A simple tale of conversion

Best Practices, Employees, engagement

I’m sanding my floors. 2500 square feet of wood floors exist in my home and they all need sanding. Needless to say, this is a stressful and exhausting time for my family.

So, we need a lot of polyurethane. We talked to the folks at Home Depot and Lowe’s but neither sold it in 5 gallon buckets. So I remembered a vague ad I’d seen on TV and called a store called DIY Floors. Here’s how the call could have gone and how it did go with service folk at the aforementioned stores.

Me: “Hi, do you sell poly in 5 gallon drums?”

Salesdude: “Nope. Sorry.”

The end.

Here’s how it went with the gentleman from DIY Floors:

Me: “Hi, do you sell poly in 5 gallon drums?”

Bob: “Well, no we dont have any on the shelves, but let me call around for you and give you a ring back.”

Me: “Thanks, here is my number.”

That there is an information capture and an easy way to maintain contact with a customer who is IN YOUR TARGET MARKET. He couldn’t help me immediately, but he opened to door to further communications. I would like to also point out that we were walking into Home Depot to rent the pad sander for $41/day at the time this conversation took place.

While I was looking over the inventory at Home Depot, Bob called back and stated that he had called three manufacturers. Not only had he discovered that there were no 5 gallon drums of poly to be had but he had figured out the reason why. Too hard to mix. He explained that he could get me some if I wanted but it would not be a great result and would also more expensive than buying it a gallon at a time.

Here, Bob establishes himself  a service person willing to go the extra mile for someone who was not yet a customer. He also positions himself as an expert in my eyes by discovering the reason for my problem.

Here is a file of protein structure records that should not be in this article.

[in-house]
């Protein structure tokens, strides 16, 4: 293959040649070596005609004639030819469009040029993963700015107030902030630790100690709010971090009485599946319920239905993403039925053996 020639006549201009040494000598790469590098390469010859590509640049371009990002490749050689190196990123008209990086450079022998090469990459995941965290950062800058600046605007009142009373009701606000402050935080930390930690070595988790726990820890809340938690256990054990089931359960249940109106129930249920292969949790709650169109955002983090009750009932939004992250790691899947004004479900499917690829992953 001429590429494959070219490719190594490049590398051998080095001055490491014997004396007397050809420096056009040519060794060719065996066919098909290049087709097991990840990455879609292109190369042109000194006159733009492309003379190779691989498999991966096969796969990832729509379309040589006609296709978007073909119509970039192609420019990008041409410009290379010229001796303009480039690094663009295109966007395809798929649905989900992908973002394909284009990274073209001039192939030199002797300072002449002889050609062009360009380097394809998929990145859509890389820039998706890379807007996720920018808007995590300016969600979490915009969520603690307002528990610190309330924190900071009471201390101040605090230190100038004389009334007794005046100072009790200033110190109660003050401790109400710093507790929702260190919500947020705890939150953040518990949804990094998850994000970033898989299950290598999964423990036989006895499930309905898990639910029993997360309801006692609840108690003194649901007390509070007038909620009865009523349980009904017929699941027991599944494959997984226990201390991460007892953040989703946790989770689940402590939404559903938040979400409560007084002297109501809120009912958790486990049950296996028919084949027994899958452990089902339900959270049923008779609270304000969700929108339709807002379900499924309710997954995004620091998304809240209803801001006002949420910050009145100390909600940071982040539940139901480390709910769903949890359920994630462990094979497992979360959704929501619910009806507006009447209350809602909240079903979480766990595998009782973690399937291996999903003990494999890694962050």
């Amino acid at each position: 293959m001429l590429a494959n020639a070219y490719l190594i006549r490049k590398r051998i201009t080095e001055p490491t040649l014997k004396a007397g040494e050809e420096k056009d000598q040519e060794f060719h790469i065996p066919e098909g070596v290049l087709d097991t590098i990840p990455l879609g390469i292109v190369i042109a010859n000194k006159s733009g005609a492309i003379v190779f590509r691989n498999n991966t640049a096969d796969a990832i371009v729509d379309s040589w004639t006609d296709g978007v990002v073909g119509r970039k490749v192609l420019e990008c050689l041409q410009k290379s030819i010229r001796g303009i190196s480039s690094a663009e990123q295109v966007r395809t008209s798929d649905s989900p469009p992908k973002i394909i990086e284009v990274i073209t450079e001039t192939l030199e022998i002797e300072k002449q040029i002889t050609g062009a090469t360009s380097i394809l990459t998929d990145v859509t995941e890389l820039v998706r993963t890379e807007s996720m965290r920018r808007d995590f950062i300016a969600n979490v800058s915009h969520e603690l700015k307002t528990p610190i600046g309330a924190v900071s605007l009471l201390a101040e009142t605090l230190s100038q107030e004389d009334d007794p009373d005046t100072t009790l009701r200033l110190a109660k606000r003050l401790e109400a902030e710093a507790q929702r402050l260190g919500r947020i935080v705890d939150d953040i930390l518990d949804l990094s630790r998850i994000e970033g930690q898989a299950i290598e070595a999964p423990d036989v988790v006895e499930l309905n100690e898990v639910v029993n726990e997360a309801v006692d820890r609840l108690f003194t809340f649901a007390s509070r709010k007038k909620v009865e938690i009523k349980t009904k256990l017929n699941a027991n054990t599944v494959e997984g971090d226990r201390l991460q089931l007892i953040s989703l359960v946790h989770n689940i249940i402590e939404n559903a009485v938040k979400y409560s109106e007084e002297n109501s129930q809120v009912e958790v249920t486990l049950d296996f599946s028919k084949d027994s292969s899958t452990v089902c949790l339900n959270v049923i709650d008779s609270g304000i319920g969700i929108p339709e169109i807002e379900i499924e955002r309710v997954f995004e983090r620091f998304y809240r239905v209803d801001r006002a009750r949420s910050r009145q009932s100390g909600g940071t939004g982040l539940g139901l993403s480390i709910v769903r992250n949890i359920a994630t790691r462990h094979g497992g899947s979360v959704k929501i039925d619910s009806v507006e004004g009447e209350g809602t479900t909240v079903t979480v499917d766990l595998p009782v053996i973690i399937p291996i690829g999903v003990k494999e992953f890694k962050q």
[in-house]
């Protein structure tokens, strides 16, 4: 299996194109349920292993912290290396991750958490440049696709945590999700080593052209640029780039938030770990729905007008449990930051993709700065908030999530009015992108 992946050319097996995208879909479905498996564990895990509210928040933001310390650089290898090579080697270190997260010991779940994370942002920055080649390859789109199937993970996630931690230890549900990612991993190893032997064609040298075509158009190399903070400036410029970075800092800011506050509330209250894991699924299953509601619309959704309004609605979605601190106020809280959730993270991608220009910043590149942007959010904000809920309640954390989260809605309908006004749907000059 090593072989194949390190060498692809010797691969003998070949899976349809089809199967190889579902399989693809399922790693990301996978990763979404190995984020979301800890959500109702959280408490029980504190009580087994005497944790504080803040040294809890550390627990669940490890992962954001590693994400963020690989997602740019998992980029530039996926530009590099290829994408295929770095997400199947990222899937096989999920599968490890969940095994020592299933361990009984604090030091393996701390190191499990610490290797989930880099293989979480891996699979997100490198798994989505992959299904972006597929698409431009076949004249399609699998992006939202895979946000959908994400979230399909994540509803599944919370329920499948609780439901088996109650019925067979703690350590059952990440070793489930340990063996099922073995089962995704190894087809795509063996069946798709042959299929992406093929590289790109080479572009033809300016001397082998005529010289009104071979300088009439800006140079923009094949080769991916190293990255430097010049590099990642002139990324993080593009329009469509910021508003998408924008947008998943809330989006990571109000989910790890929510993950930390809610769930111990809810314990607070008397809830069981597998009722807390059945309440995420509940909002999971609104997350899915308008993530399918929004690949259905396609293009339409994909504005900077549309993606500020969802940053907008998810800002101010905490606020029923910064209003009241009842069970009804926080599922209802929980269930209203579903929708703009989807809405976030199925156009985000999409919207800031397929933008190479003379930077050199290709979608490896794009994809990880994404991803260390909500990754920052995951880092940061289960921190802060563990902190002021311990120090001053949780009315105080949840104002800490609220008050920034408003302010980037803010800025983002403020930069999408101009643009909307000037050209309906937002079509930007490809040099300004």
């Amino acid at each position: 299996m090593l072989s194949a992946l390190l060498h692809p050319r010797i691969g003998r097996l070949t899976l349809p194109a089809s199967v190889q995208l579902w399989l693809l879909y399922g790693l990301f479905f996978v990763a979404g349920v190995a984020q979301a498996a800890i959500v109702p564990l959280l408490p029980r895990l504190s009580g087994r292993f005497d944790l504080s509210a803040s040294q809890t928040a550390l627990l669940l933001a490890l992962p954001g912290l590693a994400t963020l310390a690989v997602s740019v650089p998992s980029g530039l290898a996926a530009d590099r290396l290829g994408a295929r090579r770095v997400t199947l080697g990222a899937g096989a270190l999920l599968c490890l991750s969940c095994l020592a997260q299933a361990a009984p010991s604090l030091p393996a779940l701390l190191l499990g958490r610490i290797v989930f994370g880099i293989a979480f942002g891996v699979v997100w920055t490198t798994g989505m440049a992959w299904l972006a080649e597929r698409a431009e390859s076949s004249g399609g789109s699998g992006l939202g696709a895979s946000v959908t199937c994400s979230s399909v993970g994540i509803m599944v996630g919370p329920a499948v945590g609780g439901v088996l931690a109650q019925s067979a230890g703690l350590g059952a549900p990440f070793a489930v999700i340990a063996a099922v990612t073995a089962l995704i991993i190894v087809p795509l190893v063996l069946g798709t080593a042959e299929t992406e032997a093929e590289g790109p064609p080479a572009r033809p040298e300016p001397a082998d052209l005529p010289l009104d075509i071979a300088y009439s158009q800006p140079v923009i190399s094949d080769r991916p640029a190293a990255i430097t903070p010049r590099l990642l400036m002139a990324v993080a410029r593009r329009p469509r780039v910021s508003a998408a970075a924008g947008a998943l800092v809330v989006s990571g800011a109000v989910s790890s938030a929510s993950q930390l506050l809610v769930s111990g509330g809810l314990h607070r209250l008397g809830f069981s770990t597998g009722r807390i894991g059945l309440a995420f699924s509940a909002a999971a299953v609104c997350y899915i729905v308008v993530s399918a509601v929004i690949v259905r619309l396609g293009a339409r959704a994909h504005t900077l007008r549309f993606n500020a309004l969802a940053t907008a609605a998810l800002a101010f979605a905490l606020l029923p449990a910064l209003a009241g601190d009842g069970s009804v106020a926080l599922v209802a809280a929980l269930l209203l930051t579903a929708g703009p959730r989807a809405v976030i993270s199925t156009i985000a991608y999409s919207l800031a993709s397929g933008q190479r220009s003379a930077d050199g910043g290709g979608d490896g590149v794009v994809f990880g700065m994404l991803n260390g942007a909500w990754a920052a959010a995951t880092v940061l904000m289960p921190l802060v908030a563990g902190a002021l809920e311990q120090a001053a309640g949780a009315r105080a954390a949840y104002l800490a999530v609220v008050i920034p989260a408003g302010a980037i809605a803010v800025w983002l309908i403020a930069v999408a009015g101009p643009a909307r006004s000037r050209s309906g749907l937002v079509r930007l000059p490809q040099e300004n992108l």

During our conversation, he threw out what the gallons of polyurethane would cost and stated repeatedly that he could knock off a couple of bucks a can. I was, at the time, looking at similar prices on the cans of polyurethane on the Home Depot shelves. Prices were a couple of dollars less, but he mentioned a topline brand that was comparable in price, mentioning that it was DIY Floor’s base line.

Again, Bob showed himself to be an expert in understanding that while the products at Home Depot were cheaper, they were also consumer brands, as opposed to the commercial products he carried. He also mentions price repeatedly in an offhand way, giving me assurances that as a smaller store, he could deal a little on final price.

As I went to wrap up the call, I asked offhandedly, if Bob rented sanders. He said he did, in fact they had just purchased a dustless unit for $12,000 bucks and rented the sander, edger and vaccuum attachment for $100 per day. “I could let you keep it for a couple extra hours if you need to, since it’s nearly noon now,” said Bob. At that moment, my husband came back with plastic, tape, dust masks, and the sandpaper for the $41/day sander and the $23/day edger. I thanked Bob for his help and hung up. I told my husband that I thought this was a better deal and we should get it all for one price, from a local business person. We drove to DIY Floors, picked up the sander and several pads, purchased all of our polyurethane there and Bob showed us exactly how to use the unit.

Here, Bob’s investment in me as a customer paid off. I bought all of our supplies for the project at his establishment because I trusted his judgement (he said the new kind of sander was a great choice), he was willing to work a little to earn my business and he tailored his offer around my needs (giving me a few extra hours, bending a little on the price of the poly).

I was completely impressed by this. As an avid DIY-er, I am always in the market for building supplies. So I am this store’s target market. But notice, I am also Home Depot’s target market and Lowe’s as well. They are closer to my house, usually cheaper and I know them, all marks in their column. So, the reason I made the switch to a new supplier, a new type of product and a more expensive system were Bob’s actions as a salesperson. It took him 5 minutes longer to find me that additional information so that he could contact me again and that resulted in a sale that day and likely future sales.

Just a simple tale of conversion. .  .

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